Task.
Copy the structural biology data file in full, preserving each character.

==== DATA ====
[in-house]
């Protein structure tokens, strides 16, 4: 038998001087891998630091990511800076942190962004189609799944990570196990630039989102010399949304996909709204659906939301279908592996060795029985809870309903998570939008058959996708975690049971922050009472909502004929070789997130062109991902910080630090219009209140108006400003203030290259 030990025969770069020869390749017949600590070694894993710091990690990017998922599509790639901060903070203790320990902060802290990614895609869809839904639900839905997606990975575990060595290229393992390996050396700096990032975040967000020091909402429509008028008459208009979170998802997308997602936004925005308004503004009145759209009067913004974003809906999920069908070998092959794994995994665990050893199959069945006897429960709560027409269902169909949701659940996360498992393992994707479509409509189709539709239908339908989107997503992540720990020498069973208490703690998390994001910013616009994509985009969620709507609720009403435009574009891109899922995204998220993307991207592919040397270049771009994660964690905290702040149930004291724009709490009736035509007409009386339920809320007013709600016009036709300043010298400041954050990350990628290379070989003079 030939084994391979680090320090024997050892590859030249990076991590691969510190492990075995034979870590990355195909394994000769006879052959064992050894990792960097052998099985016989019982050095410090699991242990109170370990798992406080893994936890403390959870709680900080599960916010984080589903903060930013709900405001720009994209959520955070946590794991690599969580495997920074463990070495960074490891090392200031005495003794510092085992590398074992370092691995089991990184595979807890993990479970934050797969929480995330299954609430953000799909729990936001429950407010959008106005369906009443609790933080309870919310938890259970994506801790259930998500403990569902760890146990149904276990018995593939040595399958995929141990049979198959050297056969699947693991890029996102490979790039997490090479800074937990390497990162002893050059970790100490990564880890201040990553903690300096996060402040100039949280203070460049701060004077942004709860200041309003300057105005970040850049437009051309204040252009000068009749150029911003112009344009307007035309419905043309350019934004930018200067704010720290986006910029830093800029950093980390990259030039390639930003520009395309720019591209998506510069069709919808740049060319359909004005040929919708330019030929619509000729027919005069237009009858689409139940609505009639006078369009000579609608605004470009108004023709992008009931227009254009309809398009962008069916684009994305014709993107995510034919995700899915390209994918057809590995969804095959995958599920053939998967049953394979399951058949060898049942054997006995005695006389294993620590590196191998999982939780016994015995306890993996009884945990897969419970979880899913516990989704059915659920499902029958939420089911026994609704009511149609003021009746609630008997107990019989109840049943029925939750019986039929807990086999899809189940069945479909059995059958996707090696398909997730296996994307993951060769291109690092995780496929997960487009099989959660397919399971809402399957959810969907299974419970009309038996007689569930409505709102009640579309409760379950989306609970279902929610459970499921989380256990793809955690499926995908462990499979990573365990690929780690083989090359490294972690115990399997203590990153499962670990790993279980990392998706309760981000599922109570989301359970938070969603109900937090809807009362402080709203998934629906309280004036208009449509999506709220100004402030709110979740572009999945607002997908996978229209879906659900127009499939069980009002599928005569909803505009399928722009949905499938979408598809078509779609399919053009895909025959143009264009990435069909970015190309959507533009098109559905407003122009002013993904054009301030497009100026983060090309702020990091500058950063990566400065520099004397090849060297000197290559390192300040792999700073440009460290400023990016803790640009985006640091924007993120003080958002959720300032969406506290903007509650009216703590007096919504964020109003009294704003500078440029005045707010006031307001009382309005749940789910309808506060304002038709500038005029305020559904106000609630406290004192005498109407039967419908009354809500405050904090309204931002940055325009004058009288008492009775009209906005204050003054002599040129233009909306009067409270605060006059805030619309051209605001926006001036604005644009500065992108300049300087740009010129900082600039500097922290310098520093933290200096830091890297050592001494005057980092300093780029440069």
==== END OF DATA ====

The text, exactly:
[in-house]
């Protein structure tokens, strides 16, 4: 038998001087891998630091990511800076942190962004189609799944990570196990630039989102010399949304996909709204659906939301279908592996060795029985809870309903998570939008058959996708975690049971922050009472909502004929070789997130062109991902910080630090219009209140108006400003203030290259 030990025969770069020869390749017949600590070694894993710091990690990017998922599509790639901060903070203790320990902060802290990614895609869809839904639900839905997606990975575990060595290229393992390996050396700096990032975040967000020091909402429509008028008459208009979170998802997308997602936004925005308004503004009145759209009067913004974003809906999920069908070998092959794994995994665990050893199959069945006897429960709560027409269902169909949701659940996360498992393992994707479509409509189709539709239908339908989107997503992540720990020498069973208490703690998390994001910013616009994509985009969620709507609720009403435009574009891109899922995204998220993307991207592919040397270049771009994660964690905290702040149930004291724009709490009736035509007409009386339920809320007013709600016009036709300043010298400041954050990350990628290379070989003079 030939084994391979680090320090024997050892590859030249990076991590691969510190492990075995034979870590990355195909394994000769006879052959064992050894990792960097052998099985016989019982050095410090699991242990109170370990798992406080893994936890403390959870709680900080599960916010984080589903903060930013709900405001720009994209959520955070946590794991690599969580495997920074463990070495960074490891090392200031005495003794510092085992590398074992370092691995089991990184595979807890993990479970934050797969929480995330299954609430953000799909729990936001429950407010959008106005369906009443609790933080309870919310938890259970994506801790259930998500403990569902760890146990149904276990018995593939040595399958995929141990049979198959050297056969699947693991890029996102490979790039997490090479800074937990390497990162002893050059970790100490990564880890201040990553903690300096996060402040100039949280203070460049701060004077942004709860200041309003300057105005970040850049437009051309204040252009000068009749150029911003112009344009307007035309419905043309350019934004930018200067704010720290986006910029830093800029950093980390990259030039390639930003520009395309720019591209998506510069069709919808740049060319359909004005040929919708330019030929619509000729027919005069237009009858689409139940609505009639006078369009000579609608605004470009108004023709992008009931227009254009309809398009962008069916684009994305014709993107995510034919995700899915390209994918057809590995969804095959995958599920053939998967049953394979399951058949060898049942054997006995005695006389294993620590590196191998999982939780016994015995306890993996009884945990897969419970979880899913516990989704059915659920499902029958939420089911026994609704009511149609003021009746609630008997107990019989109840049943029925939750019986039929807990086999899809189940069945479909059995059958996707090696398909997730296996994307993951060769291109690092995780496929997960487009099989959660397919399971809402399957959810969907299974419970009309038996007689569930409505709102009640579309409760379950989306609970279902929610459970499921989380256990793809955690499926995908462990499979990573365990690929780690083989090359490294972690115990399997203590990153499962670990790993279980990392998706309760981000599922109570989301359970938070969603109900937090809807009362402080709203998934629906309280004036208009449509999506709220100004402030709110979740572009999945607002997908996978229209879906659900127009499939069980009002599928005569909803505009399928722009949905499938979408598809078509779609399919053009895909025959143009264009990435069909970015190309959507533009098109559905407003122009002013993904054009301030497009100026983060090309702020990091500058950063990566400065520099004397090849060297000197290559390192300040792999700073440009460290400023990016803790640009985006640091924007993120003080958002959720300032969406506290903007509650009216703590007096919504964020109003009294704003500078440029005045707010006031307001009382309005749940789910309808506060304002038709500038005029305020559904106000609630406290004192005498109407039967419908009354809500405050904090309204931002940055325009004058009288008492009775009209906005204050003054002599040129233009909306009067409270605060006059805030619309051209605001926006001036604005644009500065992108300049300087740009010129900082600039500097922290310098520093933290200096830091890297050592001494005057980092300093780029440069």